Recently introduced treatment options for patients with metastatic GI cancers have significantly extended overall survival. Among patients with metastatic colorectal cancer, overall survival has improved threefold in the past 20 years.58 Among patients with metastatic pancreatic cancer, a chemotherapy regimen consisting of oxaliplatin, irinotecan, fluorouracil and leucovorin compared with gemcitabine as first-line therapy improves overall survival by 40%.59 Among patients with metastatic gastric cancer, a combination of nivolumab and chemotherapy compared with chemotherapy alone as first-line therapy improves overall survival by 30%.60 This has created an opportunity to develop interventions that prevent the loss of physical function to maximise quality of life while patients receive life-prolonging therapy.61
There are limitations to this study. The principal limitation is the small sample size of recruited participants from a single cancer centre. It is possible that the participants who chose to enrol in this study were not like patients who did not enrol. The intervention length was limited to 12 weeks, which precludes our ability to comment on the ability of participants to adhere to this programme over a longer time horizon. Our study was not designed with the intent of conducting extensive null hypothesis significance testing on study outcome measures.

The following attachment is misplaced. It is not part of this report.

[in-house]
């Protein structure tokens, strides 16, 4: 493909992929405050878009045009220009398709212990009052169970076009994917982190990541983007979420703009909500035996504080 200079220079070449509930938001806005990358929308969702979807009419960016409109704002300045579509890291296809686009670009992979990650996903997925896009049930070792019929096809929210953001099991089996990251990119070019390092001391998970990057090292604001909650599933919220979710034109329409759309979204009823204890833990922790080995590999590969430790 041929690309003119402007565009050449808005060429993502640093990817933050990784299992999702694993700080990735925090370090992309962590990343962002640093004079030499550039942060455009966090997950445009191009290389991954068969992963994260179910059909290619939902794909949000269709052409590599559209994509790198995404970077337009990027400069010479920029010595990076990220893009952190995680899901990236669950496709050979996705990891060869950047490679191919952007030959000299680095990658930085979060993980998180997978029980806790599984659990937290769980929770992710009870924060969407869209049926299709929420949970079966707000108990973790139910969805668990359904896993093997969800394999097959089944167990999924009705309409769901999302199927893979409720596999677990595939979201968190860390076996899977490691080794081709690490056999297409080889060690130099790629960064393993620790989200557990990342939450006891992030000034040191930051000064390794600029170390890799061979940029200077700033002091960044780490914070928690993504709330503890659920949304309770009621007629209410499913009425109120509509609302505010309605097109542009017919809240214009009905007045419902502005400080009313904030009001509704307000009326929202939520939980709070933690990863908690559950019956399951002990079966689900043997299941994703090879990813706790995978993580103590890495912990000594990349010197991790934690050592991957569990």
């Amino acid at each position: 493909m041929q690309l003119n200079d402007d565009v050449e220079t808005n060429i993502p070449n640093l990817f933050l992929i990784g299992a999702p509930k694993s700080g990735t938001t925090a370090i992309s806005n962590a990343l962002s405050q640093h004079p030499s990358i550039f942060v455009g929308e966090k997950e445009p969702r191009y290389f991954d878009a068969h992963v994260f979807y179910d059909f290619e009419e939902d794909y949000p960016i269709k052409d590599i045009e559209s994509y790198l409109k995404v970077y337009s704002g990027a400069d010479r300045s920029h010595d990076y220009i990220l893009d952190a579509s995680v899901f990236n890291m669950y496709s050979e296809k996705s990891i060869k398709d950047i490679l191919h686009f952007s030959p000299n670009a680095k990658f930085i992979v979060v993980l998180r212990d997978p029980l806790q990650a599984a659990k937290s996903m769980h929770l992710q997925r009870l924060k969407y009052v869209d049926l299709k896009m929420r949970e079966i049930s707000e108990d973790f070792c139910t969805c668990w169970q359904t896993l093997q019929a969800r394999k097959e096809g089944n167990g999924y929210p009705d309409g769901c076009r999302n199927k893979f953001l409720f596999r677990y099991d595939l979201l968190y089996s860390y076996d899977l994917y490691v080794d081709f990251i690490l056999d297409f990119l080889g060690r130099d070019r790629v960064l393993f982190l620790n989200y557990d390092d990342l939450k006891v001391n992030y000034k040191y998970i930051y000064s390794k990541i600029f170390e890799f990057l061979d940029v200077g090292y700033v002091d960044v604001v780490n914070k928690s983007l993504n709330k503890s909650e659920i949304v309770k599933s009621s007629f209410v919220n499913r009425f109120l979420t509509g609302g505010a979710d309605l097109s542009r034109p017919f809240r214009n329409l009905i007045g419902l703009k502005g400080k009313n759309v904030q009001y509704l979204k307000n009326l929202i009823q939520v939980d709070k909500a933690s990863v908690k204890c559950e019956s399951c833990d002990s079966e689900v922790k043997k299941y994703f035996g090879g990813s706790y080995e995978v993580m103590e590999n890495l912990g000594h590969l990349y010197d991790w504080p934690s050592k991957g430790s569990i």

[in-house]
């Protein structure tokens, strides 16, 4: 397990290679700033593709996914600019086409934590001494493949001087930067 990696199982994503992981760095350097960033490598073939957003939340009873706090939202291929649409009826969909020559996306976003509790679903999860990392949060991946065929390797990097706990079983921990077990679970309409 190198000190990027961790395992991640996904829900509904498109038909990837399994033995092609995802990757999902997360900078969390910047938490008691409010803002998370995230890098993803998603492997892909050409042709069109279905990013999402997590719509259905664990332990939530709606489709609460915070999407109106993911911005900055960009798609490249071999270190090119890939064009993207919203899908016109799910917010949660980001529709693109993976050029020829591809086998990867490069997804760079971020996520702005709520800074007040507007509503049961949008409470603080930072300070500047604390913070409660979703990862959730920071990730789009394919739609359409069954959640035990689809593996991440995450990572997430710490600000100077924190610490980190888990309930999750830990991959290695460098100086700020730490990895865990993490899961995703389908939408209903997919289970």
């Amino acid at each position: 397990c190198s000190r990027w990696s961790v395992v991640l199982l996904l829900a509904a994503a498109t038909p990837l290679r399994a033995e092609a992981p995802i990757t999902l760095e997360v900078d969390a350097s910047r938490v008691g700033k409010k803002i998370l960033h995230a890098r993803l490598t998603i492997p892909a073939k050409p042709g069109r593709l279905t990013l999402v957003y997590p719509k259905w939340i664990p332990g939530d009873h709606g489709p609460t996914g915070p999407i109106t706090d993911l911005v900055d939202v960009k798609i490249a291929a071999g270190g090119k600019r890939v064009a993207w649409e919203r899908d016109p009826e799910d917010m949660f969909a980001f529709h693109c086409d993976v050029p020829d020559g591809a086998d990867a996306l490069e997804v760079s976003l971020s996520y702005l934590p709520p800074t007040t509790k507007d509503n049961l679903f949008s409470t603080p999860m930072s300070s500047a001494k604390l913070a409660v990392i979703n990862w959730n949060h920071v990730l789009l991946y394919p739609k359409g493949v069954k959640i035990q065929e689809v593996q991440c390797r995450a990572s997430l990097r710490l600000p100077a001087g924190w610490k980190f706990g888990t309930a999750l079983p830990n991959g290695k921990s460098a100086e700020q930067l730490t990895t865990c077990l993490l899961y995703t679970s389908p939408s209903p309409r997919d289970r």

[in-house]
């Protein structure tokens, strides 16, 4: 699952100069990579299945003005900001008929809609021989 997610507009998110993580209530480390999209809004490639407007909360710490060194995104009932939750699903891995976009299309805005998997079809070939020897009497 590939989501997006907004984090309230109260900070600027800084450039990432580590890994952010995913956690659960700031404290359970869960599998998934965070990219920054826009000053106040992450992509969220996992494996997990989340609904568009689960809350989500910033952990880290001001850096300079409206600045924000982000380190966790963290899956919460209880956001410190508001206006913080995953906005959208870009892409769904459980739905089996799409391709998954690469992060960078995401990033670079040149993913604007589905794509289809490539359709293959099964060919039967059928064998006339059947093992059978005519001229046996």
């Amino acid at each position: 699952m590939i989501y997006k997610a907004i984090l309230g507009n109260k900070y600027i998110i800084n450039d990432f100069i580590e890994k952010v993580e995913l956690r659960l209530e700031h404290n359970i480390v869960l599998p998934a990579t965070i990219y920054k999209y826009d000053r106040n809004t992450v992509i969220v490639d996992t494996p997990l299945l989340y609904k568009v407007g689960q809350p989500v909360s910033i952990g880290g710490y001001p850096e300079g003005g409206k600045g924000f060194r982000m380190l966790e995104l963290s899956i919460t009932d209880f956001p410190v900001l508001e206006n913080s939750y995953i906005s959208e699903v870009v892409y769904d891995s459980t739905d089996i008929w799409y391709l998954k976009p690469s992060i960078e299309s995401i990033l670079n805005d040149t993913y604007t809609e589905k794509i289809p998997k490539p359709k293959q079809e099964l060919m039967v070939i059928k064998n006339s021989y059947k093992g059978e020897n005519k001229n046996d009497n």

There are strengths to this study. This study successfully recruited older adults, who are often under-represented in clinical trials. Moreover, study participants had a variety of GI malignancies, such as pancreatic cancer, which are less commonly studied in the context of lifestyle modification trials. This study used an evidence-based physical activity programme that has been proven efficacious in preventing a functional decline in healthy older adults.16 17 The physical activity programme was tailored to the unique needs of patients with metastatic cancer. The physical activity programme required minimal equipment and was predominately home based in a manner that could be broadly disseminated in a nationwide trial. Moreover, during the COVID-19 pandemic, virtual physical functioning assessments were validated for cancer survivors,62 and the implementation of these methods may improve the accessibility of clinical trials to older adults.63
Prolonging the overall survival of patients with metastatic GI cancer is an important clinical objective. However, of even greater importance is that extensions in overall survival include a preserved capacity to live independently and function well. Upon commencing life-sustaining chemotherapy, many older adults with metastatic GI cancer experience precipitous declines in physical function. Despite the importance of preserving physical function in this vulnerable population, few therapeutic options exist. Preventing physical function decline is an important goal in providing evidence-based, patient-oriented, geriatric palliative cancer care. The results from this study establish the feasibility of a larger scale randomised controlled trial that recruits older adults with metastatic GI cancer and delivers a structured physical activity programme during chemotherapy.